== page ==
Spurt of memoirs - GulfToday

Spurt of memoirs

Priyanka Chopra 1

Priyanka Chopra

So Priyanka Chopra has come out with her very own memoir. While it will be hopefully good, and her story may provide encouragement for the many people who are her fans, it is yet another memoir (“Priyanka Chopra Jonas opens up about botched nasal surgery in new memoir: ‘I wasn’t me’,” Feb. 10, Gulf Today).

I am an avid reader and I personally detest memoirs. They seem to take narcissism to another level altogether. Sure, it must be a pleasure to talk about oneself, after all, who doesn’t like talking about oneself? But then taking your story to a whole new level like getting it published and printing it, is, according to me a whole new form of narcissism that is seldom talked about.

The Gen Z and the millennials aren’t spared for their social media presence. Instagram is their stage as is Tik Tok and several other lesser known platforms. However, at every opportunity, the media slashes this narcissism and finds many reasons, scientific and otherwise to undermine the expression of the youngsters.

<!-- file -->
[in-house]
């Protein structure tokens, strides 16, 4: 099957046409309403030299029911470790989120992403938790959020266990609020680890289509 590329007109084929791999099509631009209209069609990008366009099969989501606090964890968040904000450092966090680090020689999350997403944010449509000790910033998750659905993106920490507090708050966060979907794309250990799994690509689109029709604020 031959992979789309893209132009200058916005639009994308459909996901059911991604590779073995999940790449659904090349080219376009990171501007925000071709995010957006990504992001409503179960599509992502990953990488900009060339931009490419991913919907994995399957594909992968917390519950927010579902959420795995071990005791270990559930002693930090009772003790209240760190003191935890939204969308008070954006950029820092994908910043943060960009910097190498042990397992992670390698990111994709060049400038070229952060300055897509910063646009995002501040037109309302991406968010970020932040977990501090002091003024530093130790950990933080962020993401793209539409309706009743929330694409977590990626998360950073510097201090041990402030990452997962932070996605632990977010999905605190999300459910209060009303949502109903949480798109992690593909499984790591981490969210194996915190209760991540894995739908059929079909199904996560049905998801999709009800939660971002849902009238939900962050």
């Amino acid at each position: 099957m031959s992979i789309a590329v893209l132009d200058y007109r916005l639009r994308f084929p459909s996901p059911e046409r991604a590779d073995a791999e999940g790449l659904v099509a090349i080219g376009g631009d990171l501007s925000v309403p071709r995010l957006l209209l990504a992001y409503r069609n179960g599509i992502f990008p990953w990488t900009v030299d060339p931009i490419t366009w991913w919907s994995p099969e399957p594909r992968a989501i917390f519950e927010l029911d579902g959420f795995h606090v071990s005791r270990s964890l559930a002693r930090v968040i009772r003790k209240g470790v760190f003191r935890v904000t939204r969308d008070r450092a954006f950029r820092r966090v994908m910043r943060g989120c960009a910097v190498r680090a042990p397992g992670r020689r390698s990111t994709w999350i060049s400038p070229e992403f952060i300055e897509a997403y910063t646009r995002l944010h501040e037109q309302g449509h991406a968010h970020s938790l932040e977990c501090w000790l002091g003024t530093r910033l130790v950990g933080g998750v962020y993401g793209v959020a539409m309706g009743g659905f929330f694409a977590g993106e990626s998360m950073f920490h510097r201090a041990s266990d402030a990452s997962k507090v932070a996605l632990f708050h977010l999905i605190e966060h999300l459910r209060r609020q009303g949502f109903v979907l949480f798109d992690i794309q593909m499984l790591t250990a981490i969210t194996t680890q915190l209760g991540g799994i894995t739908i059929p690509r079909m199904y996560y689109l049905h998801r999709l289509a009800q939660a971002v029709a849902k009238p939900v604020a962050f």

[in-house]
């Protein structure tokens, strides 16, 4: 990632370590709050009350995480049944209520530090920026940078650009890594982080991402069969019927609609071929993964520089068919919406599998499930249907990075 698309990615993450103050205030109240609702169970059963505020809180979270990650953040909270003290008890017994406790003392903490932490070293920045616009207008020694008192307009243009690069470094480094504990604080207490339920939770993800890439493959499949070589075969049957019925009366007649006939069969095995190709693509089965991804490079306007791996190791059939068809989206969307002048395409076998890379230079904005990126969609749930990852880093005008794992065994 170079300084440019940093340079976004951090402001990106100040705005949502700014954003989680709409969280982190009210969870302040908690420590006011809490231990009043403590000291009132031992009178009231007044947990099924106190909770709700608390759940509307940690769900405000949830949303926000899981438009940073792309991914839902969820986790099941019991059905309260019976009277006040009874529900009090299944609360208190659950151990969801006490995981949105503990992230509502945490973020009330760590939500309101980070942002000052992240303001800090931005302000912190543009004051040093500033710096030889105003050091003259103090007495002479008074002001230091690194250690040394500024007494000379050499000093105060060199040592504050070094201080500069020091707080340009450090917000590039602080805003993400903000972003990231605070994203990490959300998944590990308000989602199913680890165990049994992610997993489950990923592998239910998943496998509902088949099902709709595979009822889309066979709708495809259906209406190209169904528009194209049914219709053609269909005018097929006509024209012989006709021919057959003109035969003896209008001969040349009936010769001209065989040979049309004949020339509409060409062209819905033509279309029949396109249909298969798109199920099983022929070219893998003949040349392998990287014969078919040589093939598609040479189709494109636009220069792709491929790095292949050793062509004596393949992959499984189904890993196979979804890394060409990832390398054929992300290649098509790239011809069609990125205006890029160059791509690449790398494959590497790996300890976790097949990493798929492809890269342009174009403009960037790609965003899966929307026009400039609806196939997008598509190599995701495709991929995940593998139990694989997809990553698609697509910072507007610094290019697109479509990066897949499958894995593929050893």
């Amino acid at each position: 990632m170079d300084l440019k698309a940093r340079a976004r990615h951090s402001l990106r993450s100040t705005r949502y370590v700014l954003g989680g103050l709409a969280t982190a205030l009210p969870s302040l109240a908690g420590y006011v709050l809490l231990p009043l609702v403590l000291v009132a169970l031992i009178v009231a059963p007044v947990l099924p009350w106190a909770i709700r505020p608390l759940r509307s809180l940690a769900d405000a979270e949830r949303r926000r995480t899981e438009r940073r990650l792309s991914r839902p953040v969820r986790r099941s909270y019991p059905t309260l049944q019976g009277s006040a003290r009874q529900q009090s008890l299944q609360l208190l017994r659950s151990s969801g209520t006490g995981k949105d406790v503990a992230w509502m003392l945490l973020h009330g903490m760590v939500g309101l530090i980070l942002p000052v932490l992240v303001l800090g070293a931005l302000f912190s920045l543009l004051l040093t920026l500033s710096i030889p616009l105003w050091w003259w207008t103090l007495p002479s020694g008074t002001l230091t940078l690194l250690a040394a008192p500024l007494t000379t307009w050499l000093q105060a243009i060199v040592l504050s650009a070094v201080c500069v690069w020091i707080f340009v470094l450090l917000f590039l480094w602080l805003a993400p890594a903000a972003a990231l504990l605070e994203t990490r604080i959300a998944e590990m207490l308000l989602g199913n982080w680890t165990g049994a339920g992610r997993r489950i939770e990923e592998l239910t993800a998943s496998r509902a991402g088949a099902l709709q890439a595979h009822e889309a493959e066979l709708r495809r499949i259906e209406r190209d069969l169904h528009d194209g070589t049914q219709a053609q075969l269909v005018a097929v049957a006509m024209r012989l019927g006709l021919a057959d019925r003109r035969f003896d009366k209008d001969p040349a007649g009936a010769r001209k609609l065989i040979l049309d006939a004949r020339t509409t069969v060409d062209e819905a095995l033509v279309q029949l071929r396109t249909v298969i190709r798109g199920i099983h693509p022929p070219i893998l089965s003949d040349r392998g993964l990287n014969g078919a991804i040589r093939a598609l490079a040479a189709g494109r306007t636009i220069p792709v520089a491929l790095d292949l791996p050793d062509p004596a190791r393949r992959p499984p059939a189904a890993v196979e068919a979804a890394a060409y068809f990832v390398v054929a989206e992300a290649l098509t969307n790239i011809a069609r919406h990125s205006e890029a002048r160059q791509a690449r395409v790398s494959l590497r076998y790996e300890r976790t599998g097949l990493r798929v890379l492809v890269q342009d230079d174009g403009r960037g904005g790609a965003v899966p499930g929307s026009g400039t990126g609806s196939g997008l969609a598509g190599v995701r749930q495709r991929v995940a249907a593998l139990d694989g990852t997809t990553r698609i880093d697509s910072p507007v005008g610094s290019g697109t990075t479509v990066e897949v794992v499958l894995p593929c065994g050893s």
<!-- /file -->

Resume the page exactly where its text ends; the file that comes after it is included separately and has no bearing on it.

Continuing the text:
Social media is a platform of expression after all, albeit a newer one as compared to the written word that has been around for ages. However, the spurt of memoirs in recent times shows that the sense of self that is prevalent on social media has also percolated into old school forms such as publishing.

The ease of getting published (irrespective of the number of readers that will pick up the book) makes for a lot of books out there, more than in the times bygone, where a lot of thought and consideration went into publishing a book.

Vanisha Patel
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